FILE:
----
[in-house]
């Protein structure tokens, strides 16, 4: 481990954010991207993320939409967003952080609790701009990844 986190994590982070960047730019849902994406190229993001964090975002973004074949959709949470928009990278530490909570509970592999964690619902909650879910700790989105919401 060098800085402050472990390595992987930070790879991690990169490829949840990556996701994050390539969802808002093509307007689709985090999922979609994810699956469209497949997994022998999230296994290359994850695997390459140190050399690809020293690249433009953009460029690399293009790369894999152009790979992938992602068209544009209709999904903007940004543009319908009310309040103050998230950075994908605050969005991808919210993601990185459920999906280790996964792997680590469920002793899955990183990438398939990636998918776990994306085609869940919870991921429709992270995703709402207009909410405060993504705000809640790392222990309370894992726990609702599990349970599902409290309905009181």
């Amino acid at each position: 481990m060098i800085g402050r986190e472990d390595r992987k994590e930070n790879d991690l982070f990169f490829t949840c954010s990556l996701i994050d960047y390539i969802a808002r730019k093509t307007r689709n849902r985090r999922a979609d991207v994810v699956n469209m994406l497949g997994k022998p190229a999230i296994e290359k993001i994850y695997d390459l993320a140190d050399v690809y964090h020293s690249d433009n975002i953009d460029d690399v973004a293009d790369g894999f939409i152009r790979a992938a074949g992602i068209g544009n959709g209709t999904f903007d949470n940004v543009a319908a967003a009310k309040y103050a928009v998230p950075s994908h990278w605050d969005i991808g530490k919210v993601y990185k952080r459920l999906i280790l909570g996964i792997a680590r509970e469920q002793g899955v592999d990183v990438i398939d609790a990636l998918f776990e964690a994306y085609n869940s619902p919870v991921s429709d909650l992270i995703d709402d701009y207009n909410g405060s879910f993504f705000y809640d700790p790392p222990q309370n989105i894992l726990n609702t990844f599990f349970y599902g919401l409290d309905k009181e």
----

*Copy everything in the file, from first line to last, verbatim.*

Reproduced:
[in-house]
């Protein structure tokens, strides 16, 4: 481990954010991207993320939409967003952080609790701009990844 986190994590982070960047730019849902994406190229993001964090975002973004074949959709949470928009990278530490909570509970592999964690619902909650879910700790989105919401 060098800085402050472990390595992987930070790879991690990169490829949840990556996701994050390539969802808002093509307007689709985090999922979609994810699956469209497949997994022998999230296994290359994850695997390459140190050399690809020293690249433009953009460029690399293009790369894999152009790979992938992602068209544009209709999904903007940004543009319908009310309040103050998230950075994908605050969005991808919210993601990185459920999906280790996964792997680590469920002793899955990183990438398939990636998918776990994306085609869940919870991921429709992270995703709402207009909410405060993504705000809640790392222990309370894992726990609702599990349970599902409290309905009181």
């Amino acid at each position: 481990m060098i800085g402050r986190e472990d390595r992987k994590e930070n790879d991690l982070f990169f490829t949840c954010s990556l996701i994050d960047y390539i969802a808002r730019k093509t307007r689709n849902r985090r999922a979609d991207v994810v699956n469209m994406l497949g997994k022998p190229a999230i296994e290359k993001i994850y695997d390459l993320a140190d050399v690809y964090h020293s690249d433009n975002i953009d460029d690399v973004a293009d790369g894999f939409i152009r790979a992938a074949g992602i068209g544009n959709g209709t999904f903007d949470n940004v543009a319908a967003a009310k309040y103050a928009v998230p950075s994908h990278w605050d969005i991808g530490k919210v993601y990185k952080r459920l999906i280790l909570g996964i792997a680590r509970e469920q002793g899955v592999d990183v990438i398939d609790a990636l998918f776990e964690a994306y085609n869940s619902p919870v991921s429709d909650l992270i995703d709402d701009y207009n909410g405060s879910f993504f705000y809640d700790p790392p222990q309370n989105i894992l726990n609702t990844f599990f349970y599902g919401l409290d309905k009181e």